Our 85th brand of vintage steel kitchen cabinets — Humphryes Manufacturing Co. of Mansfield, Ohio

10 years blogging on the topic and howdy hudee: Our 85th brand of metal kitchen cabinets has popped up: The Humphryes Manufacturing Company of Mansfield, Ohio. I was poking around and spotted the brochure, from 1950, here

There aren’t too many photos, but these cabinets appear to have inset (rather than the more typical overlay) drawers and doors. The pulls are pretty simple looking. The scan of the brochure is also cut off at the top and bottom — it might be that these were simpler, “efficiency” kitchen units for motels or small apartments rather than full-line cabinet sets for homes.

Golly, though: Even at the potentially lower price point, these Humphreys cabinets passed the Hot Fat, Alcohol, Impact (and more) tests — and received the seal of approval from the Steel Kitchen Cabinet Institute!

More info about vintage steel kitchen cabinets from the worldwide web’s number-one resource — us!


CategoriesSteel kitchens
  1. Karin says:

    Who could ever have imagined there were so many brands of metal cabinets! They must have been very popuIar. I especially like the idea about wooden risers and kickboards for metal cabinets. I have a metal lower cabinet that is leaving some rust spots on my kitchen tiles from the floor being washed. While it`s not a huge deal to scrub the rust stains off, it may be be better to use wooden risers. Great post, thanks.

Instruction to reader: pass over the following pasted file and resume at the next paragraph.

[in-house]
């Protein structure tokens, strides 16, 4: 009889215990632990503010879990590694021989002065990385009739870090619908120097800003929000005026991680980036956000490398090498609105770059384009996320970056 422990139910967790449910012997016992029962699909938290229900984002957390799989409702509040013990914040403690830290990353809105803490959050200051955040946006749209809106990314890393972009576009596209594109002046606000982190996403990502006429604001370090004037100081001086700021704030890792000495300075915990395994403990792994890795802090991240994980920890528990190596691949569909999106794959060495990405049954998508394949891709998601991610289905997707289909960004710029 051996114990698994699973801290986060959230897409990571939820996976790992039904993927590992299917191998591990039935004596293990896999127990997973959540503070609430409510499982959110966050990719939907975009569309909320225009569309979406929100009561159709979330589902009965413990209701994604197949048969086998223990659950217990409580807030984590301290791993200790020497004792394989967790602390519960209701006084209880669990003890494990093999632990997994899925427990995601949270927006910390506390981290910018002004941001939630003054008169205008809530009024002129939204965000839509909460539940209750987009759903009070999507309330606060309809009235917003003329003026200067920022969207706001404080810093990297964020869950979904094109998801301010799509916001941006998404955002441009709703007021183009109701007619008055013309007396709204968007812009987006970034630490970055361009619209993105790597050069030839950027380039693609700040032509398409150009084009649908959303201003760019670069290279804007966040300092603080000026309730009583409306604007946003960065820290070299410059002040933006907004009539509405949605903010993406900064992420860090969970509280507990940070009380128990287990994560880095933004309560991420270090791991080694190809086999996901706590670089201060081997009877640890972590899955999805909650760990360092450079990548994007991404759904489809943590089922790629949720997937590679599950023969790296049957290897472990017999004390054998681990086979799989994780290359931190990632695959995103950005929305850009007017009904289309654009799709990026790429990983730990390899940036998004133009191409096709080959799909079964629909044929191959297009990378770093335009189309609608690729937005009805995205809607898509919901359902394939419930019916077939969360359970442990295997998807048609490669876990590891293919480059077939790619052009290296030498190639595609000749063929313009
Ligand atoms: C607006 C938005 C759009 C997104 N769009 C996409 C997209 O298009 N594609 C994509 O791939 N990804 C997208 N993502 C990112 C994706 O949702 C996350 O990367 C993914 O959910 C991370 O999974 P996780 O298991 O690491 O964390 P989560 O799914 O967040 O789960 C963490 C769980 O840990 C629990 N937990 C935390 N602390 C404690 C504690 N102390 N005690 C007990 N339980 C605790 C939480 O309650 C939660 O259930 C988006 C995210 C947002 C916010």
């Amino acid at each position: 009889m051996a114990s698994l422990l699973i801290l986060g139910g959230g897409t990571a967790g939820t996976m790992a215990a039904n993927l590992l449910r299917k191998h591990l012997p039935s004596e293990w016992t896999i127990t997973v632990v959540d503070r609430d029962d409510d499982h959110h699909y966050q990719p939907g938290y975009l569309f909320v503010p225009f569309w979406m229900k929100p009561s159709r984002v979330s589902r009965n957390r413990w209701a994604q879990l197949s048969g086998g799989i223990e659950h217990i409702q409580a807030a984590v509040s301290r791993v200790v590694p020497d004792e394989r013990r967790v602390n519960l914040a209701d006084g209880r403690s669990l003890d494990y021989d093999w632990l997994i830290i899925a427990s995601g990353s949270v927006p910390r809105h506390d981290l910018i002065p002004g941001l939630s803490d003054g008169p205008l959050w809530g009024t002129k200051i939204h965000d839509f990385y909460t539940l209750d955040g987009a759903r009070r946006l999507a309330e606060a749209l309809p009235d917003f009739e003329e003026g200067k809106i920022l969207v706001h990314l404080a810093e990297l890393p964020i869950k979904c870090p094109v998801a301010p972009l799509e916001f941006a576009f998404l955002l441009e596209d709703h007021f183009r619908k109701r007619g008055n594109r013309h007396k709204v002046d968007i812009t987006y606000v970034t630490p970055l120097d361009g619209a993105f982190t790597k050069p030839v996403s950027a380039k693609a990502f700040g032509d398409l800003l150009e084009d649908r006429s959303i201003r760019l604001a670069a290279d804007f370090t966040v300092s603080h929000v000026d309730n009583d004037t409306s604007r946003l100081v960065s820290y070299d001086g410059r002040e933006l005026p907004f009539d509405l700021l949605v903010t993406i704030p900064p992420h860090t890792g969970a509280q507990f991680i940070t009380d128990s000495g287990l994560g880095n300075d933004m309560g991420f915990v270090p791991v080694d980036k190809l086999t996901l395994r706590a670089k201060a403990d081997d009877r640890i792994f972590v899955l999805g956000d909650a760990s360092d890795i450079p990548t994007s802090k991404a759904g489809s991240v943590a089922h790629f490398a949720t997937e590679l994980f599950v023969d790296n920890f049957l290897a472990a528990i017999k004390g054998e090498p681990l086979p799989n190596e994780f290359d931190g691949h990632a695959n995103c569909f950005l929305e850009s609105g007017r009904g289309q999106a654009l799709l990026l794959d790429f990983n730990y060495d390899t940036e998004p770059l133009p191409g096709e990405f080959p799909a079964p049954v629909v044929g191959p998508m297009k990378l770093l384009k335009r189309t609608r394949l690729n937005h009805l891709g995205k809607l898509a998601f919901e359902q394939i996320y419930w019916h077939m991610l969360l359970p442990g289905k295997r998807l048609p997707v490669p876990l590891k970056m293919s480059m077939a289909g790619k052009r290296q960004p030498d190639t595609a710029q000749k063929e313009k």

2. Mary Elizabeth says:

    I think very soon I’ll take a trip to MoMA to see what is currently on display of 20th century artifacts. Also, in the Metropolitan Museum there is a permanent display of parts of a Frank Lloyd Wright house.

  3. Jay says:

    Fascinating! Thanks Mary Elizabeth. The link was for the exhibit checklist (but no date) so my curiosity was piqued. Found the catalog, for the exhibit from 1934, with many pictures. Thanks again!

  4. Jay says:

    I went down one of those rabbit holes. I remembered Mansfield OH was where Westinghouse manufactured their appliances. Turns out post war, Mansfield was a hub of manufacturing. Home grown Humphryes started as a foundry in 1800s and lasted until 1973. It was an enormous facility.

  5. Allen says:

    Do you think you could attach rubber base cove to your metal plinths to stop the rust? The rubber base cove is a very period look.

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